President Bush stood up at the Knesset plenum last Thursday and said things that every Israeli would be touched by. One of the declarations that would be remembered from that speech expands the limits of America’s commitment to Israel and almost turns it into the 51st state. Should Israel need to defend itself, the president said, 300 million Americans will stand by the seven million Israelis.
President Peres proposed that Israelis listen to those words through Arab ears. Only that way, he said, they will realize how meaningful they are. Dov Weissglass, who was Ariel Sharon’s emissary to the White House and acquired great experience in contacts with the Americans, wrote two days ago that “I will not exaggerate if I say that never before have such words been uttered by an American president.” Bush’s words, he said, will be filed in the archives of America’s diplomatic tradition and saved for generations to come.
I hope they are right. Yet unfortunately other, less festive events that took place last week prompt second thoughts. Within a few days, with almost no resistance, Lebanon fell into Hizbullah’s hands. France, Lebanon’s historic patron, muttered something and then went silent. The Sunni Arab states that view Fouad Siniora’s government as a protégé voiced weak protest and eventually sent a delegation to Beirut that raised a white flag.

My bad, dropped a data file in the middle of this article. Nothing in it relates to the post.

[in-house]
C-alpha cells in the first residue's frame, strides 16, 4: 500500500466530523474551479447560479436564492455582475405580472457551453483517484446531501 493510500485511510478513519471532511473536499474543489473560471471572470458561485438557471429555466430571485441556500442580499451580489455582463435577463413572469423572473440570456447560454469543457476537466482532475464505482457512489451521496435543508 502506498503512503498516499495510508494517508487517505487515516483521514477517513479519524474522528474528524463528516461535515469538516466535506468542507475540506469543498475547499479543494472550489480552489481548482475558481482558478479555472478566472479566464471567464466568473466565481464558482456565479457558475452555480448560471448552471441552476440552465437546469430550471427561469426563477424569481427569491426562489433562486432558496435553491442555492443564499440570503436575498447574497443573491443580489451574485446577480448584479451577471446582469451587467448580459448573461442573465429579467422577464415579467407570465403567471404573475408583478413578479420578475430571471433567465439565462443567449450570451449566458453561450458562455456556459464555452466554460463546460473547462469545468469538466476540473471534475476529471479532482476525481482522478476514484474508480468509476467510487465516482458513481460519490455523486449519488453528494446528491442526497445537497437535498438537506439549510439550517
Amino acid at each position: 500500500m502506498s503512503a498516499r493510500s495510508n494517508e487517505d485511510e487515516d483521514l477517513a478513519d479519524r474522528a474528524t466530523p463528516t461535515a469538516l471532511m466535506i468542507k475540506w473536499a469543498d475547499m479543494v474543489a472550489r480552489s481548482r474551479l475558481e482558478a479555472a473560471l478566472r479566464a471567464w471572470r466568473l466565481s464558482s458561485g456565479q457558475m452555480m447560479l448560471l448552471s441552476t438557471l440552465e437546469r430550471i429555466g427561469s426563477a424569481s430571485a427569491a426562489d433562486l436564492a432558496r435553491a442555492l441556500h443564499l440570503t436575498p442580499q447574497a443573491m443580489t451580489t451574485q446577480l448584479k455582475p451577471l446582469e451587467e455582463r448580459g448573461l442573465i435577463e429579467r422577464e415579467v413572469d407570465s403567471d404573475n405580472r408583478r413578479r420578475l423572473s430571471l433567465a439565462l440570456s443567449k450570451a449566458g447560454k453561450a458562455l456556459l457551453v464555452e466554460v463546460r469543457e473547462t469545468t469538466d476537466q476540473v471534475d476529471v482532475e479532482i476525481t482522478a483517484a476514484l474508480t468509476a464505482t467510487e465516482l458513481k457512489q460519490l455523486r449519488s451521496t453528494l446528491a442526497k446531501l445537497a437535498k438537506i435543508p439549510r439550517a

And the great, powerful America, which attached huge importance to Lebanon’s independence and boasted of Syria’s removal from there as its only Mideastern achievement stood silent on the sidelines.
US can only provide wordsIn a different era, the Americans would send the Sixth Fleet to dock in the Beirut port or bomb Hizbullah strongholds from the sea. But not now. America is tired, emasculated, and torn on the inside. It can only provide its protectorates in the Middle East with words – which takes us back to Bush’s touching speech.
If the Israeli Air Force attack, which according to foreign reports targeted a Syrian reactor in September 6th of last year, was meant to convey to Iran the message that it is not immune to a military strike, the paralysis that has overcome America and its allies in the face of Lebanon’s “Hizbullahization” conveyed the opposite message. Deterrence is gone. For countries like Egypt and Jordan, this is a grave result. For Israel, it is destructive.
The lesson is simple, and dates back to the establishment of the state: We cannot count on anyone but ourselves. The 300 million Americans will only stand by us if we do the job ourselves. If we run away from taking responsibility we will discover that the Americans, not to mention the Europeans, are running away much faster than us.
Therefore, it would be proper to treat America as an ally, a partner for peace, and a supporter during war - not as an apron that we can hide behind when the moment of truth comes.